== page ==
After three of British Airways’ Boeing 787 Dreamliners were left seriously damaged and inoperable while at Chicago O’Hare International Airport, the airline filed a federal lawsuit against the city of Chicago (ORD).
The damage to the three Dreamliners, according to the airline, cost more than $3 million to fix and stranded hundreds of passengers. British Airways’ lawyers allege the airline faced significant additional expenditures as a result of many flights being canceled while the planes were repaired.
The damage occurred on November 30 and December 1 of last year, as the three Dreamliners were taxiing near Chicago O’Hare. The lawsuit claims that foreign object debris, or FOD, was sucked into the engines, causing damage to the inlet cowls and other components.
The aircraft was rendered unworkable when all six engines were severely damaged, and it was forced to be taken out of service for “full pulldowns and inspections” of the engines. Because British Airways did not have a base in Chicago, the airline’s only choice was to cancel multiple flights while the plane was being repaired.
British Airways spent $3.2 million on repairs, which included replacing the damaged inlet pieces.
According to the lawsuit, the City of Chicago is to blame for the damage because the airport is responsible for inspecting runways and taxiways on a regular basis and removing any foreign object debris (FOD) before it can cause harm to an aircraft.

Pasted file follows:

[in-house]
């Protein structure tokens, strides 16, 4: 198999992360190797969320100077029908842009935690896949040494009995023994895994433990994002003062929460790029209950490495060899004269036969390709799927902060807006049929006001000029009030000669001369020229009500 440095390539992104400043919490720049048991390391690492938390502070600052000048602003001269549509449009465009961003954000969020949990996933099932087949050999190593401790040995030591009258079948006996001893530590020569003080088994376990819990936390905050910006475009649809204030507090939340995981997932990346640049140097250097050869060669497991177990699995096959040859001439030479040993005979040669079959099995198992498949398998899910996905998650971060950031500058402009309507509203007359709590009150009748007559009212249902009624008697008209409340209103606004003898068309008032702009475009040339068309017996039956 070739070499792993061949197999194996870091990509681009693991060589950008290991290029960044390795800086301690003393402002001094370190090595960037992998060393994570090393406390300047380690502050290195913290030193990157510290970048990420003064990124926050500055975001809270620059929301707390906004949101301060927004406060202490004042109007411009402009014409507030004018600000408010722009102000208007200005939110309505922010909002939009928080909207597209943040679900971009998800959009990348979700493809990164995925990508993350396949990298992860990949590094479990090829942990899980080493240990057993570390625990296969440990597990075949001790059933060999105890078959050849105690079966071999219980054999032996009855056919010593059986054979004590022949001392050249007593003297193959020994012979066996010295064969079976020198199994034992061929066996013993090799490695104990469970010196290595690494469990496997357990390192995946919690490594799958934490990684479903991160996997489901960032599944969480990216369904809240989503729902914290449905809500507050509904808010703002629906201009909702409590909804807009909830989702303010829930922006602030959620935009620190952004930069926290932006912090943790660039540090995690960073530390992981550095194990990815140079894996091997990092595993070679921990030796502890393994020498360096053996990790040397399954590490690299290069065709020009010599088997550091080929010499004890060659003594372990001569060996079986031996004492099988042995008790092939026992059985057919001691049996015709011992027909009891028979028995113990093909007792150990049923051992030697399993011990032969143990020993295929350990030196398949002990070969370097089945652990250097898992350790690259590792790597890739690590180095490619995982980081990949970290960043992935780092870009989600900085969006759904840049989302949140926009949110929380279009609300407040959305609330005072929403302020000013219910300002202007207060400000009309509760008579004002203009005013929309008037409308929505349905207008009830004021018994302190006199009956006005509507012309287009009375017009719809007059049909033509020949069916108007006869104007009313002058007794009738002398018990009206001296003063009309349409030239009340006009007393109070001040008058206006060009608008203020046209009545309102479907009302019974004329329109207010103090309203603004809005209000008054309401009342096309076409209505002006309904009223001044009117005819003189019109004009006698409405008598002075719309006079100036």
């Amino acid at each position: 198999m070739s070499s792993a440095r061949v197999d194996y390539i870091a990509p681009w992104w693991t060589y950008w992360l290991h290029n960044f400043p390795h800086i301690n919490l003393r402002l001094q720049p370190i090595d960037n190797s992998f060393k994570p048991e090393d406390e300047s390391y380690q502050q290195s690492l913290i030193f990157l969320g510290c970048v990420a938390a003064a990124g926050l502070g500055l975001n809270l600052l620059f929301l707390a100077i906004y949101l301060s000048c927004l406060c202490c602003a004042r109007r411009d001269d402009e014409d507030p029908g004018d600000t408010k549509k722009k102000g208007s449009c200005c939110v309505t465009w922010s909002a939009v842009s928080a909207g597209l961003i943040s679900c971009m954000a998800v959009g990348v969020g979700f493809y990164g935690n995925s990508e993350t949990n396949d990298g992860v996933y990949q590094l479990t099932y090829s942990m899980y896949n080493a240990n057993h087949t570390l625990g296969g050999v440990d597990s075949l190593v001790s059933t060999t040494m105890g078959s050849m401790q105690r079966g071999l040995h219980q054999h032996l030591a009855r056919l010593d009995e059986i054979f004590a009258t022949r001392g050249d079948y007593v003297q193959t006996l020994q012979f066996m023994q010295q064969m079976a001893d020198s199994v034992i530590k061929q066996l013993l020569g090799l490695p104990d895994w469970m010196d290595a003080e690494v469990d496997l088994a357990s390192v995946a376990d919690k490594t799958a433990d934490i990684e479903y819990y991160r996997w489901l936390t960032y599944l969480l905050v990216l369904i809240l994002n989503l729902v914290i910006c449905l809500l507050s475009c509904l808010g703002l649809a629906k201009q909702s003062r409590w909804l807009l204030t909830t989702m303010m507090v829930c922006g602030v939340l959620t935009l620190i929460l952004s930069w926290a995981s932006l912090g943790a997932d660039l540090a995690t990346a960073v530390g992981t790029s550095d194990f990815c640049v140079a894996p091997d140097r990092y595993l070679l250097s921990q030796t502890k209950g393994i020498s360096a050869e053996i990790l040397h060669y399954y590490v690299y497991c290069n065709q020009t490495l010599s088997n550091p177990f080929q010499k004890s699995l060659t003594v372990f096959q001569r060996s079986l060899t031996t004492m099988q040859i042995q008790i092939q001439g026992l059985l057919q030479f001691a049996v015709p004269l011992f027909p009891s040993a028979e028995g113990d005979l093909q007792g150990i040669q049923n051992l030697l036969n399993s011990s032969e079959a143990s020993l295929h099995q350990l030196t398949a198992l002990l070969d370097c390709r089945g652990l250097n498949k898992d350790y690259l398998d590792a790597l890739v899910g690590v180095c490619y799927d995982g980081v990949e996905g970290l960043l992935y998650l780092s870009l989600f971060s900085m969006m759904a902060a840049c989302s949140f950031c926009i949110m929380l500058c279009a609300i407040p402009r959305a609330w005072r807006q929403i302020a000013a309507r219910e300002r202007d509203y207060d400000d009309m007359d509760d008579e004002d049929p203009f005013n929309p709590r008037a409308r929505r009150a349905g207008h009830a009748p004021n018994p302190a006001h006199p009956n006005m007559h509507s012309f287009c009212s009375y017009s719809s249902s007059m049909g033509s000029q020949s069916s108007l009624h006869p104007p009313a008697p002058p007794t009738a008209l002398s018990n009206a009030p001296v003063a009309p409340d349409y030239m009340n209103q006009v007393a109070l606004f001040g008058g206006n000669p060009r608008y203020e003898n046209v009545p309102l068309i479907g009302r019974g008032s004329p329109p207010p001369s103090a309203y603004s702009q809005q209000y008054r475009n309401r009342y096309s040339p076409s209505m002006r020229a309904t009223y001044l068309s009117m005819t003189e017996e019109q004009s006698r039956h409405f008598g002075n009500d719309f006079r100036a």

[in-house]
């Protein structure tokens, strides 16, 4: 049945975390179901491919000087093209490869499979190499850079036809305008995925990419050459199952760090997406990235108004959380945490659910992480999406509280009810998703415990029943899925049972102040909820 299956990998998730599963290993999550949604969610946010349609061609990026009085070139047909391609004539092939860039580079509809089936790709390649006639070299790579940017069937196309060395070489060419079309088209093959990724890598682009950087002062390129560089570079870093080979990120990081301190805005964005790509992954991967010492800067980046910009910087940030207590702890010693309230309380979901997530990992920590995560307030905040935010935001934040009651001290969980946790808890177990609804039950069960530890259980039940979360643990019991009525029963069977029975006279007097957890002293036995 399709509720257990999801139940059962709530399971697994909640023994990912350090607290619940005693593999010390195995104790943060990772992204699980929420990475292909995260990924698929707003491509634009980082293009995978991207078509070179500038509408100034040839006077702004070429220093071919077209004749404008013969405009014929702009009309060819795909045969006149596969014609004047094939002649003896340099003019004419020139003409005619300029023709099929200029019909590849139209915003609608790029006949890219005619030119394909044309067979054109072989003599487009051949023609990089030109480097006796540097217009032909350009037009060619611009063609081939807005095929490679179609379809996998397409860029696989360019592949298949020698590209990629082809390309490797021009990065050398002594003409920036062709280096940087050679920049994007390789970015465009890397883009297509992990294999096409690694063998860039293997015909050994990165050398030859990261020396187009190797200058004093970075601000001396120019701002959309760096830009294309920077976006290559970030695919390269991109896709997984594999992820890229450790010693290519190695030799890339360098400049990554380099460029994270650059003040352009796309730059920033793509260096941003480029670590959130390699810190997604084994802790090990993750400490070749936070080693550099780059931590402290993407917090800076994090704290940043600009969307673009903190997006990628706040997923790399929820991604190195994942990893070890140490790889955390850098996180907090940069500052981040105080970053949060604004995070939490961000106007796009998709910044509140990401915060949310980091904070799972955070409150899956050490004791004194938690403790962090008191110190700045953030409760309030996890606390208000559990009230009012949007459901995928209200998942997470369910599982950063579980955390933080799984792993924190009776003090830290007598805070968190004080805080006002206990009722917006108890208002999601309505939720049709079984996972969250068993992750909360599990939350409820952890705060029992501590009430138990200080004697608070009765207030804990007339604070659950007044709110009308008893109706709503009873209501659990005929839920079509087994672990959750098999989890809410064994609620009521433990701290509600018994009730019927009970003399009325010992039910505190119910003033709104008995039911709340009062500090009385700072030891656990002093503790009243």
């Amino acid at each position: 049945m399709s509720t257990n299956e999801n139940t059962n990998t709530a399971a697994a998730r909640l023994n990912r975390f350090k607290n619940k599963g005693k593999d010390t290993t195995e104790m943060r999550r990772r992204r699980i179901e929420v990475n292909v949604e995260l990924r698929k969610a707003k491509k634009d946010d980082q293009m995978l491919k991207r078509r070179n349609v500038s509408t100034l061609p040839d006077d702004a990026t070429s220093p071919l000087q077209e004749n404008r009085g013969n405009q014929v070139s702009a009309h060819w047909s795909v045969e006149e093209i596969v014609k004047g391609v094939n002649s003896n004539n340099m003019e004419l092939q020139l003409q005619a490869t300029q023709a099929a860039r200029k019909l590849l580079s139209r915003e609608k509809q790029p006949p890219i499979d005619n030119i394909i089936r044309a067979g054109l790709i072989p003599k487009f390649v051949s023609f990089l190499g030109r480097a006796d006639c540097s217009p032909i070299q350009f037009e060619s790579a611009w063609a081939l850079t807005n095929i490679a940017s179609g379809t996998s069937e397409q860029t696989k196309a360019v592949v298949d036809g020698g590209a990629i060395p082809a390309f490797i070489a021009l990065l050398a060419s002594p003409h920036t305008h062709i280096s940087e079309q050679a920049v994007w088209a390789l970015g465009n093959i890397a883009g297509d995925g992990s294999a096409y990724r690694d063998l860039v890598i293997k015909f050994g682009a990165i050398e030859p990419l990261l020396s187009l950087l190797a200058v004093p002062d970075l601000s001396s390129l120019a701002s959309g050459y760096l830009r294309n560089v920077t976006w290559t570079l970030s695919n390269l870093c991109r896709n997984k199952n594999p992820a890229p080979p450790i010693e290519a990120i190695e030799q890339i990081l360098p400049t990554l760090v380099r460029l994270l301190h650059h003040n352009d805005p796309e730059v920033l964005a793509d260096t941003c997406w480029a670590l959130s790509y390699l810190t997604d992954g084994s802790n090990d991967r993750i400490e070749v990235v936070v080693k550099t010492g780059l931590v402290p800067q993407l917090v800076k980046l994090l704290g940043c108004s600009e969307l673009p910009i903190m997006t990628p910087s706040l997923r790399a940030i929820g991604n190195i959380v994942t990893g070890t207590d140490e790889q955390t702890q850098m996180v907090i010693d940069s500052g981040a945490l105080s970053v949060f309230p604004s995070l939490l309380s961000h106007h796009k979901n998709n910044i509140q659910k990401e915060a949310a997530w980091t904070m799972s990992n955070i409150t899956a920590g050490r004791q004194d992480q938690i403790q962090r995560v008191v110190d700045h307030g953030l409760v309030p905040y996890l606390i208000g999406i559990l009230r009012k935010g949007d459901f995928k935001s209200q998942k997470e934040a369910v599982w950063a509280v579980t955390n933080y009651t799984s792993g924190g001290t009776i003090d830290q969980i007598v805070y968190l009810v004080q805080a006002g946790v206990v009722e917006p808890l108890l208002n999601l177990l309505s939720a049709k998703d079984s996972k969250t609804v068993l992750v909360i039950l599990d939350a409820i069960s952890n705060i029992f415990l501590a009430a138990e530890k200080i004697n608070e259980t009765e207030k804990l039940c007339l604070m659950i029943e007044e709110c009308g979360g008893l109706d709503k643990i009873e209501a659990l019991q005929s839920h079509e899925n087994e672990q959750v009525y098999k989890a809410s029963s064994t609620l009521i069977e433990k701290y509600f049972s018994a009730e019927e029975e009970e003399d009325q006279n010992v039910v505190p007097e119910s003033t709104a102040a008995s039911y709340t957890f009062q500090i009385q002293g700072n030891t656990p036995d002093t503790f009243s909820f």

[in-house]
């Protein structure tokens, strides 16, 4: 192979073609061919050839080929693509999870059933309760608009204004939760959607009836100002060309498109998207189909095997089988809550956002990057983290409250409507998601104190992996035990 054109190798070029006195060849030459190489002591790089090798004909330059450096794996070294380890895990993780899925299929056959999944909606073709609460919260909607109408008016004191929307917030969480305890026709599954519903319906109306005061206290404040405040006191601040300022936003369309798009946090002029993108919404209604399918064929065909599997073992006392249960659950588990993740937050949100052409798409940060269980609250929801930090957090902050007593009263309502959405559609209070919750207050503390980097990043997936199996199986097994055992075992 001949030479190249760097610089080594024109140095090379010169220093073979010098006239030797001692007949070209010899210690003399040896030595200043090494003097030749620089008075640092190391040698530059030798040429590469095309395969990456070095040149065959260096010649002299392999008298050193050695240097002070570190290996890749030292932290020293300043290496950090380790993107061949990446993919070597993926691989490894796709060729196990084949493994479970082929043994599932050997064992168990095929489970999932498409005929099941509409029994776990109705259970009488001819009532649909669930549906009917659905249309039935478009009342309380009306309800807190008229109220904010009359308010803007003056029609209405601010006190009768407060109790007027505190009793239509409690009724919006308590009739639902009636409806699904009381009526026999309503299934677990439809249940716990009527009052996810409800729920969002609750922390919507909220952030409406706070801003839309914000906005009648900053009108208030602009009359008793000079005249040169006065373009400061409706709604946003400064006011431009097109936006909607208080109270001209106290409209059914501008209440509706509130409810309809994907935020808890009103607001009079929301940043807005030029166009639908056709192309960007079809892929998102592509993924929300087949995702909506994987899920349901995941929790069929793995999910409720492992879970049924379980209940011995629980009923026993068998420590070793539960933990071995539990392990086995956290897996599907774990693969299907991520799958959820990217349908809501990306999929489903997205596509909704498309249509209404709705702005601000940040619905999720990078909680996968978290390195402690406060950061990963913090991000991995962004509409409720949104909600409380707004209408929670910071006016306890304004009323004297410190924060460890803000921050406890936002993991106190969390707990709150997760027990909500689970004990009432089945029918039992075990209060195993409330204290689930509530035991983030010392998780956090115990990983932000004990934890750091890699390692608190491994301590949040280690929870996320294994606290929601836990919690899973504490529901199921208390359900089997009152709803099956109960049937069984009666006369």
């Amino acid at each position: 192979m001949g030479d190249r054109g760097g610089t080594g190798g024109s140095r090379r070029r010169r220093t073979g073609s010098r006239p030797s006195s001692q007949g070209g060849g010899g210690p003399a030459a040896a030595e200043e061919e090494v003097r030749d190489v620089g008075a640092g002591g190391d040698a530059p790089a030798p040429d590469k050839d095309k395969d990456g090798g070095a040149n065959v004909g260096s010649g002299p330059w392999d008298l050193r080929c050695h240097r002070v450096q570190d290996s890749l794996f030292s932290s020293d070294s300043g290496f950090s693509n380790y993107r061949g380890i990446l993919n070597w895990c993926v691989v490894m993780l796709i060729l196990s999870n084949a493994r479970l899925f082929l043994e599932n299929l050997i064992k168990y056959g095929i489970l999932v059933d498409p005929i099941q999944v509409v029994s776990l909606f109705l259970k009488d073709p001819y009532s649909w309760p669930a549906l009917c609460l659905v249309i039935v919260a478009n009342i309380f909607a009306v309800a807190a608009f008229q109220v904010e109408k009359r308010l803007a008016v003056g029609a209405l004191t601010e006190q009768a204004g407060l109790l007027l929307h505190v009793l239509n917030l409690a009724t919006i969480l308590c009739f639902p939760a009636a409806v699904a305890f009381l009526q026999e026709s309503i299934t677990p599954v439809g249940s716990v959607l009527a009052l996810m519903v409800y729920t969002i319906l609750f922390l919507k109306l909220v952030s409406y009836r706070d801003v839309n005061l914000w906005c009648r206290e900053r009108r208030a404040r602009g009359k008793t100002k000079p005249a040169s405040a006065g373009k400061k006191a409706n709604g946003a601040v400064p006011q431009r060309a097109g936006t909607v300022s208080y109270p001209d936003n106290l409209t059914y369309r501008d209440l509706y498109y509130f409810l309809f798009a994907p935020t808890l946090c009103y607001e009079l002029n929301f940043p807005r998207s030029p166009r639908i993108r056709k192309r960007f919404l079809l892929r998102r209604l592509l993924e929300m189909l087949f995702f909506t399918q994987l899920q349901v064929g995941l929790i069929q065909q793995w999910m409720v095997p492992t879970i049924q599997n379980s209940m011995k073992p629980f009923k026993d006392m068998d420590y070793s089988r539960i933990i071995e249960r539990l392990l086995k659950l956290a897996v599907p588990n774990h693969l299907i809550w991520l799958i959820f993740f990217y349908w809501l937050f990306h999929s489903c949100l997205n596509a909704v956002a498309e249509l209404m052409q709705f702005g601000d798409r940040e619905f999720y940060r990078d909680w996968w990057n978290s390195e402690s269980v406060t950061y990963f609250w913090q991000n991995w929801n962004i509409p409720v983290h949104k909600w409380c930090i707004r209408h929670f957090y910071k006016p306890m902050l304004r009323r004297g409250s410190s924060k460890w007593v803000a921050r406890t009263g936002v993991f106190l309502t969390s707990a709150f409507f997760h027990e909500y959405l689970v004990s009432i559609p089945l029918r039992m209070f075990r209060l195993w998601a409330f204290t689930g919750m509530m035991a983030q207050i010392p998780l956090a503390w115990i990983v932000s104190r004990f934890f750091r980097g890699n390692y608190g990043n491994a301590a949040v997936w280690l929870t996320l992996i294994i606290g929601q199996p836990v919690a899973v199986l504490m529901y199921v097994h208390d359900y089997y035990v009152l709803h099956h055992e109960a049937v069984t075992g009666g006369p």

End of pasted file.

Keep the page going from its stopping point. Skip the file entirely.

The FOD that damaged the BA Dreamliner engines was blamed on extensive construction activities, including runway resurfacing and development on the expanded Terminal 5.
The City of Chicago was irresponsible in failing to notice and remove the FOD, according to British Airways, and it failed in its duty as an airport certificate holder. FOD is a big problem at airports all around the world, and many airports devote large resources to detecting and removing debris that could cause aircraft damage.
Ground staff are obliged to do regular visual checks by driving up and down taxiways and runways, and some airports even use ground radar and sensors to assist them in detecting FOD.
In addition to the repair costs, British Airways is seeking an undefined amount in damages for the loss of use of the three planes, as well as legal fees.
Last Monday, the lawsuit was filed in the United States District Court for the Northern District of Illinois, under case number 1:21-cv-06371. The allegations have yet to receive a response from the city of Chicago.